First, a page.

Is e-filing a much better way to file your taxes?
Americans and the IRS may not agree about everything, but they are largely on precisely the exact same page when it comes to e-filing individual income tax returns.
The majority of individual income tax returns submitted to the IRS are e-filed.
When you e-file your federal income tax return, you conserve the IRS cash because its workers do not need to spend time manually processing your return. In return, you can get any refund you are owed faster, especially if you have it directly deposited into your bank accounts.
However, what about security? And can electronic filing actually give you access to all of the forms that you might need if you’ve got a complex tax situation? Are there situations when you can’t e-file? Let us look at the benefits of e-filing, and if it may be the very best filing option for your needs.
If you are thinking about e-filing, a Few of the advantages include:
- Quick affirmation your forms have been received: The IRS will affirm a tax filing was received within one day of electronic submission. For paper filers, the IRS doesn’t send any acknowledgment that your forms have arrived safely.
Timely refunds: When you submit a paper filing, it may take six to eight weeks to receive a tax refund. With e-filing, you’ll receive your money in three weeks or less. Choosing direct deposit may also accelerate the refund procedure.
Reduced chance of errors: According to the IRS, there’s around a 1 percent error rate on e-filed returns, compared with a 20% speed of mistakes on paper filings. The IRS also provides more info on issues discovered on e-filed yields compared with paper yields.
Easy payment process: If you owe the IRS money, it is simpler to cover at your advantage if you e-file. It’s possible to submit returns early and pay later if needed, provided that you pay from the April 15 filing deadline. Additionally you have the choice to pay your balance by making use of the IRS Direct pay service from your checking account or savings accounts, filing a credit card through a payment processor for a fee, or paying by check or money order.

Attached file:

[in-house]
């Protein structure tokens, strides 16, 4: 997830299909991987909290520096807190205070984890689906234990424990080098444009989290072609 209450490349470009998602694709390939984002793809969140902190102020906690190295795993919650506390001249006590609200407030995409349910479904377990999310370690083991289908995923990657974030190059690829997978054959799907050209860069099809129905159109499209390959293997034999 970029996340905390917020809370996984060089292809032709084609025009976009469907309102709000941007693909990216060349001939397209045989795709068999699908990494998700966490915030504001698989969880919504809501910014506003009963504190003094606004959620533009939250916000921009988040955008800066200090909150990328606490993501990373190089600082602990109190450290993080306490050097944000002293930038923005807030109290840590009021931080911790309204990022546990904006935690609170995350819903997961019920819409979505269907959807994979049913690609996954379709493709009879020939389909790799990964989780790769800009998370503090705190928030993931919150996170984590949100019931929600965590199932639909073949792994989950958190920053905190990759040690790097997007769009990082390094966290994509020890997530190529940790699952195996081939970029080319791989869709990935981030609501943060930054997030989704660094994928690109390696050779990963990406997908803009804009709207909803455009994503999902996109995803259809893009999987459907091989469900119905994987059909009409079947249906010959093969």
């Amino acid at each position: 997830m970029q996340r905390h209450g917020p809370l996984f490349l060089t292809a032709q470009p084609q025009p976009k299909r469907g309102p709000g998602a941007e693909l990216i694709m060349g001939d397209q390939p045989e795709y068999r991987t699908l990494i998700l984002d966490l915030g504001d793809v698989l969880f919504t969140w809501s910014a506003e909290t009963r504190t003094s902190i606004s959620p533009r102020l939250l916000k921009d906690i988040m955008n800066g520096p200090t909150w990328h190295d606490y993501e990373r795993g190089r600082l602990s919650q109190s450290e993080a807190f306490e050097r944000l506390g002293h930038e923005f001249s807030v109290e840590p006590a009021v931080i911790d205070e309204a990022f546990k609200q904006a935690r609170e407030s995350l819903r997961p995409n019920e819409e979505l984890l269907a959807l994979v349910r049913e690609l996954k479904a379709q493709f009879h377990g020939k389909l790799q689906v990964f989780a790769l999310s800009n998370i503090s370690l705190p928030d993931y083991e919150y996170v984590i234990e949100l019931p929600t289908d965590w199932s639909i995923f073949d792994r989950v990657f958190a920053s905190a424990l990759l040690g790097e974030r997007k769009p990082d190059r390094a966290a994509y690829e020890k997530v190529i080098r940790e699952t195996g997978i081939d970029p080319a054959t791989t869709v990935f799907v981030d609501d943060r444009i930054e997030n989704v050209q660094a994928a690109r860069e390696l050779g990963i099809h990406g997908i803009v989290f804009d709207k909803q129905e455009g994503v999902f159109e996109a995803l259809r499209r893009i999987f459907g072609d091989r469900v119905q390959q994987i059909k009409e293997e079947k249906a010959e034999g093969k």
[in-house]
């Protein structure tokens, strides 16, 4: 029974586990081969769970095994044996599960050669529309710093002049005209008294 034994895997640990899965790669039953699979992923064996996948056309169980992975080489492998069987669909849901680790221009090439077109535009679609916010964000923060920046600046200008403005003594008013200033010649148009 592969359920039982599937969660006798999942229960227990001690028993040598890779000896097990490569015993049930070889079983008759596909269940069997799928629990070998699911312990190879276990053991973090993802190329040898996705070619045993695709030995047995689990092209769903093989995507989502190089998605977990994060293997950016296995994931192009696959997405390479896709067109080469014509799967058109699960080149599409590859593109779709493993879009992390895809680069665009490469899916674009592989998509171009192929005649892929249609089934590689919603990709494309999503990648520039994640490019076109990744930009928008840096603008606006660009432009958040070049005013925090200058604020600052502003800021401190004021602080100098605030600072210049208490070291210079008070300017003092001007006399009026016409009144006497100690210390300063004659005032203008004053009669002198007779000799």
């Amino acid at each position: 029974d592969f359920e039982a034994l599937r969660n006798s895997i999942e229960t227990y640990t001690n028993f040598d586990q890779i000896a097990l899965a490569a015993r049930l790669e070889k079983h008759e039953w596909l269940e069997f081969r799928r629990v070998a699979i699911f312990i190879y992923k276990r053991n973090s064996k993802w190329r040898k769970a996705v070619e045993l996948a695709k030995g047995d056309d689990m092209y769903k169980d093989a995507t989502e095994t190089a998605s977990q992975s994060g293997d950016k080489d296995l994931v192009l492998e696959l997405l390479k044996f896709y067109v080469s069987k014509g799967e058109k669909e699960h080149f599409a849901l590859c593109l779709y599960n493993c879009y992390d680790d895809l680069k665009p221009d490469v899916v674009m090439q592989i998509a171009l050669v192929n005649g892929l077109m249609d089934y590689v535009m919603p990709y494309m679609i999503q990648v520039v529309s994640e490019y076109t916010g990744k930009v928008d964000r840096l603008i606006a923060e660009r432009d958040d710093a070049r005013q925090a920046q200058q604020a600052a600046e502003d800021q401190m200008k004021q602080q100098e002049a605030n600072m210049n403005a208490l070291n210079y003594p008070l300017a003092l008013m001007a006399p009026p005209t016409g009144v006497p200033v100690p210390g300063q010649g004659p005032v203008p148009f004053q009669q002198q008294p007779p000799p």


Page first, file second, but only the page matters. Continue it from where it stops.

Digital storage of tax data: Submitting returns electronically implies there is a digital copy of your tax records. So if something happens to your paperwork, then you’ll have an electronic backup.
The good news: Most taxpayers do opt to e-file and get those advantages — and the process of doing this is simple.
How to e-file a tax return?
Employing online tax preparation software is far and away the favored approach of most taxpayers. In fact, the IRS says it anticipated over four in five tax returns to be submitted through tax return prep software.
Is e-filing really stable?
While e-filing is convenient, you may be worried about security — especially with all these data breaches. But experts agree that this is not a problem which should dissuade you from e-filing.
“In fact, it may be more secure than paper filing as you’re sending your private information through an encrypted network as opposed to exposing your data in the email.”
Dennis Chow, vice president of data security at SCIS Security, explains the IRS has put security measures in place to keep your information secure. “Vendors typically utilize IRS specific APIs that require ab sessions,” Chow says. “All this is routed over TLS encrypted links “
It’s important to use a trusted service to help you record your taxes. Chow advises not to e-file on a computer or use an internet connection that is not confidential.
For many taxpayers, it is sensible to e-file a return because it is the most convenient way to submit your tax information to the IRS and it allows for timely refunds and easy payment options. Just make certain to use tax preparation software from a trusted source, so you may ensure the information which you provide to transmit to the IRS will be kept protected.